As more government documents are released to the public, we are witnessing the unveiling of the true nature of the state. And it isn’t pretty.

The most recent troubling disclosure comes in the form of a redacted court ruling issued by a Foreign Intelligence Surveillance Court judge. The document, although mostly blacked out, demonstrates the futility of depending on a Judicial System erroneously thought by many to be a check against unlawful government power.

In the document, Federal judge John D. Bates wrote an opinion stating that law-abiding citizens are fair game for investigation by the FBI under Section 215 of the Patriot Act, as long as it takes place within the context of a greater international terrorism investigation. This obviously gives a great deal of discretion to the feds to abuse the rights of Americans.

A blog post from Jennifer Granick of Just Security breaks it down further:

Despite the absence of illegal conduct, Judge Bates allows the FBI to investigate the American. Bates concludes that he may consider related conduct of other people that illuminates the “the character (protected by the first amendment or not) of the ‘activities’ that are the ‘basis’ of the investigation.” The other party’s or parties’ activities would not be protected by the First Amendment even if those people were US persons. Therefore, Judge Bates concludes that the investigation of the American is not based “solely” on First Amendment activities, but rather at least in part on the unprotected activities of others.

It’s more of the federal spy-state canard being forced upon us – the idea that we should cherish security over freedom. It is the idea that we need to cede our rights to federal authorities so they can keep us safe from whatever bogeyman we are supposed to be scared of this week.

In reality, there is no more frightening bogeyman than the political class lurking in Washington D.C. That’s why it is of the utmost importance to chain down every federal bureaucrat by the Constitution – without exceptions.

The idea that we can rely on government employees to protect our rights from being violated by other government employees is really a silly concept. It is impossible for politically connected judges beholden to those who put them into prestigious positions of power to consistently defend the freedoms of the people. The situation creates a conflict of interest that usually results in decisions slanted in favor of excessive state power.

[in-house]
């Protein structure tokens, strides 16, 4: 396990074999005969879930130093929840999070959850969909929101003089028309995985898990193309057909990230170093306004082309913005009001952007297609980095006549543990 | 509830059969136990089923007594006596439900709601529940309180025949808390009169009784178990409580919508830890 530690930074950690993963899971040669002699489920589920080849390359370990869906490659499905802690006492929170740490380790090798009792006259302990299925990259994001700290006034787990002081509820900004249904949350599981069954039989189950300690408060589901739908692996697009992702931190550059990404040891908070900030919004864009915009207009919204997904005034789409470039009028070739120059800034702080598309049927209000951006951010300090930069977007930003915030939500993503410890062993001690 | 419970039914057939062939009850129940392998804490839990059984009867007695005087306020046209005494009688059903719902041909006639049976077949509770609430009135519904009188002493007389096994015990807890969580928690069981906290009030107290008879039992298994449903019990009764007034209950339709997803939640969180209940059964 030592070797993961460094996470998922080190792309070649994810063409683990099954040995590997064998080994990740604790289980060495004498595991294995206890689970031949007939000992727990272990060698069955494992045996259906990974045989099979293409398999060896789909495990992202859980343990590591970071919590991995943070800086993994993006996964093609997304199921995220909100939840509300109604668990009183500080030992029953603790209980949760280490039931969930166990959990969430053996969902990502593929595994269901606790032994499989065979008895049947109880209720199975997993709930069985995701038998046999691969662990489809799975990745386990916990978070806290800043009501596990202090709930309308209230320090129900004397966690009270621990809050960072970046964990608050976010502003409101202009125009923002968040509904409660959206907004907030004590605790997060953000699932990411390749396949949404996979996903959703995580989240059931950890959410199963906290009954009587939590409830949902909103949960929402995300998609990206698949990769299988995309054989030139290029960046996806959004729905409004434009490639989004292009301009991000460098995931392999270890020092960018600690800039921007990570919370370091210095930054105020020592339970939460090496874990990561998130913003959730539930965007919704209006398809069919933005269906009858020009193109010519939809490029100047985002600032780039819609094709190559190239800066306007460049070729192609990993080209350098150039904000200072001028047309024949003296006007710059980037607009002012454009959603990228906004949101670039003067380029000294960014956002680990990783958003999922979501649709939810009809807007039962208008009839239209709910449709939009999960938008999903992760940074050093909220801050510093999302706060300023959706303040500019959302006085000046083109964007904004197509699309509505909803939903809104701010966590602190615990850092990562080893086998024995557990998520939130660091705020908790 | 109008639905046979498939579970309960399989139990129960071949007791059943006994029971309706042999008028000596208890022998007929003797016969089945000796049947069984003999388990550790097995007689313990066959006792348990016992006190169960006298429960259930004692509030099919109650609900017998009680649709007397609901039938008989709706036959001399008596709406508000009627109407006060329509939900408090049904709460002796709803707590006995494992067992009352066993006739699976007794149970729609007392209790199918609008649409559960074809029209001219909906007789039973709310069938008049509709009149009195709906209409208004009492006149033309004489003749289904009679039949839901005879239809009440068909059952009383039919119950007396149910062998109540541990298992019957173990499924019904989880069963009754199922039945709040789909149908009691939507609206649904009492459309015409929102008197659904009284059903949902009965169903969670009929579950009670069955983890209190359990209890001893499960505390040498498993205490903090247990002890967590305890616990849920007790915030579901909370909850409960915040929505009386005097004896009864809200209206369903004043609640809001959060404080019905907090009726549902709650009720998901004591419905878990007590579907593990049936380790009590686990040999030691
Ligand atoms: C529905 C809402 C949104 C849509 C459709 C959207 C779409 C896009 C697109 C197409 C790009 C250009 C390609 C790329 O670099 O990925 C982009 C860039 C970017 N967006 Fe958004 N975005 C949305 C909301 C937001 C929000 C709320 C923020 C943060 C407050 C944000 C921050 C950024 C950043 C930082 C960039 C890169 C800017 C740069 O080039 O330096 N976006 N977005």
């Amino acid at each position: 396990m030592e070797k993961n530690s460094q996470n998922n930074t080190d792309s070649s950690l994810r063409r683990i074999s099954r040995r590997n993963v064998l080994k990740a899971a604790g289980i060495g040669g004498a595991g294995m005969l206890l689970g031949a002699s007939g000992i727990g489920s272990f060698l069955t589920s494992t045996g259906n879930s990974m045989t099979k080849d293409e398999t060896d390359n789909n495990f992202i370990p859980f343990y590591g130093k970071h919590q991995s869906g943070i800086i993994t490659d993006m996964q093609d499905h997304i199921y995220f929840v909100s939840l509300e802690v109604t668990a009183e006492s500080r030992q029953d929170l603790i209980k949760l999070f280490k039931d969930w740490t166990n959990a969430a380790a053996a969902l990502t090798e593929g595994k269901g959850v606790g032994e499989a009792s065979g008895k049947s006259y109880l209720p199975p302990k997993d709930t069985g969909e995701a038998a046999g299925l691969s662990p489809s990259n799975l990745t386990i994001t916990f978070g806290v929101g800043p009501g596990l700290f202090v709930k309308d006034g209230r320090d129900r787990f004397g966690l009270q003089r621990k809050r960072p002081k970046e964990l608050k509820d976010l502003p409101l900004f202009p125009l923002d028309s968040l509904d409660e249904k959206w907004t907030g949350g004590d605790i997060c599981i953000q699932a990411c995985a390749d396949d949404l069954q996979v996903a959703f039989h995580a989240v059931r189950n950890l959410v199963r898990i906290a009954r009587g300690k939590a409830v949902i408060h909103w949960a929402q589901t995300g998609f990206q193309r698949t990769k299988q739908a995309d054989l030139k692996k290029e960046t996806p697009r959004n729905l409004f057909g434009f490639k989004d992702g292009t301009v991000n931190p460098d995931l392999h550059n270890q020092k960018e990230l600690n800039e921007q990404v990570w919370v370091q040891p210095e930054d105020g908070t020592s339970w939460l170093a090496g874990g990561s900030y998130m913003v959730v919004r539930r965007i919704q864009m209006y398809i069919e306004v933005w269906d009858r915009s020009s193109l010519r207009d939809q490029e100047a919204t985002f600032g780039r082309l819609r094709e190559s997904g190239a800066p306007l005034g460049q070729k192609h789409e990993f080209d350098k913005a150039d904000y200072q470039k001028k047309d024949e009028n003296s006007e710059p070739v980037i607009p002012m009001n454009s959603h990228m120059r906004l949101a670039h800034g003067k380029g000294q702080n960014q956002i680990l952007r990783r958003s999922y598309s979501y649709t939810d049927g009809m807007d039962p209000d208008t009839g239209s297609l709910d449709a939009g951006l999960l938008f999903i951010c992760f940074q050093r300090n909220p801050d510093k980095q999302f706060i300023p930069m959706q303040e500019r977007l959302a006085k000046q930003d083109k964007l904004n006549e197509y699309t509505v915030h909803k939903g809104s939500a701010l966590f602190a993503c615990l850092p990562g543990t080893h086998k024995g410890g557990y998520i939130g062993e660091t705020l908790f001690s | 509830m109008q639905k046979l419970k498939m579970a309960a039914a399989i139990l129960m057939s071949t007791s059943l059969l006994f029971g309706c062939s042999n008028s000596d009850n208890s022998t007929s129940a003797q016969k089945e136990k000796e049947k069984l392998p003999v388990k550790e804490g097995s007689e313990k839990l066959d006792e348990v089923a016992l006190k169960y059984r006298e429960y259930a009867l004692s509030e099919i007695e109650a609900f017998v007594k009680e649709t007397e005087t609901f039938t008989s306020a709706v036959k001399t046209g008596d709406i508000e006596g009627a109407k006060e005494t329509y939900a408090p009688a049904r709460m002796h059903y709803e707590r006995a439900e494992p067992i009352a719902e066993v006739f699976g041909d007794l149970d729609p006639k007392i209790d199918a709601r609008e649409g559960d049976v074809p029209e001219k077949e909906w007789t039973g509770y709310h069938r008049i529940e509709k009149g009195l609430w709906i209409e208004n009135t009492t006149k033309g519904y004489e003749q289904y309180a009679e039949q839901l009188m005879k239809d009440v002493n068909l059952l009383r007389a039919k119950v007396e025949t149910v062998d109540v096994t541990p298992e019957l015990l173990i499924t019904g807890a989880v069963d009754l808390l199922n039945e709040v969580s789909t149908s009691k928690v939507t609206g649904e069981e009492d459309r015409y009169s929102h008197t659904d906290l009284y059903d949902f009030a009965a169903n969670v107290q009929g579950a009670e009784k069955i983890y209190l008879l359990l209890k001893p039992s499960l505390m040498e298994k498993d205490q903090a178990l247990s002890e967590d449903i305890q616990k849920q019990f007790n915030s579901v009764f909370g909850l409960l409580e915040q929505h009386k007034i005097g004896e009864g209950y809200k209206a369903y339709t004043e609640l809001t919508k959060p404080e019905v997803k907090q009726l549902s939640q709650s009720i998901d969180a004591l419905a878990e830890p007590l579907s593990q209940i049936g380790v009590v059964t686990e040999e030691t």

Judicial impartiality is a thing of the past, if it ever existed at all. Contrary to their smug air of pomp and infallibility, judges have been making bizarre and incomprehensible rulings since the early days of the Republic. As a matter of fact, the Supreme Court once ruled that slavery was the law of the land, rebuking heroic states that were writing laws combating the dreaded practice.

Americans have had to deal with judicial malpractice for far too long. It is time to take the power back into our own hands before it is too late.

The 10th Amendment

“The powers not delegated to the United States by the Constitution, nor prohibited by it to the States, are reserved to the States respectively, or to the people.”



Featured Articles

On the Constitution, history, the founders, and analysis of current events.

featured articles


Tenther Blog and News

Nullification news, quick takes, history, interviews, podcasts and much more.

tenther blog


State of the Nullification Movement

232 pages. History, constitutionality, and application today.

get the report


Path to Liberty

Our flagship podcast. Michael Boldin on the constitution, history, and strategy for liberty today

path to liberty


Maharrey Minute

The title says it all. Mike Maharrey with a 1 minute take on issues under a 10th Amendment lens. maharrey minute

Tenther Essentials

2-4 minute videos on key Constitutional issues - history, and application today


Join TAC, Support Liberty!

Nothing helps us get the job done more than the financial support of our members, from just $2/month!



The 10th Amendment

History, meaning, and purpose - the "Foundation of the Constitution."

10th Amendment



Get an overview of the principles, background, and application in history - and today.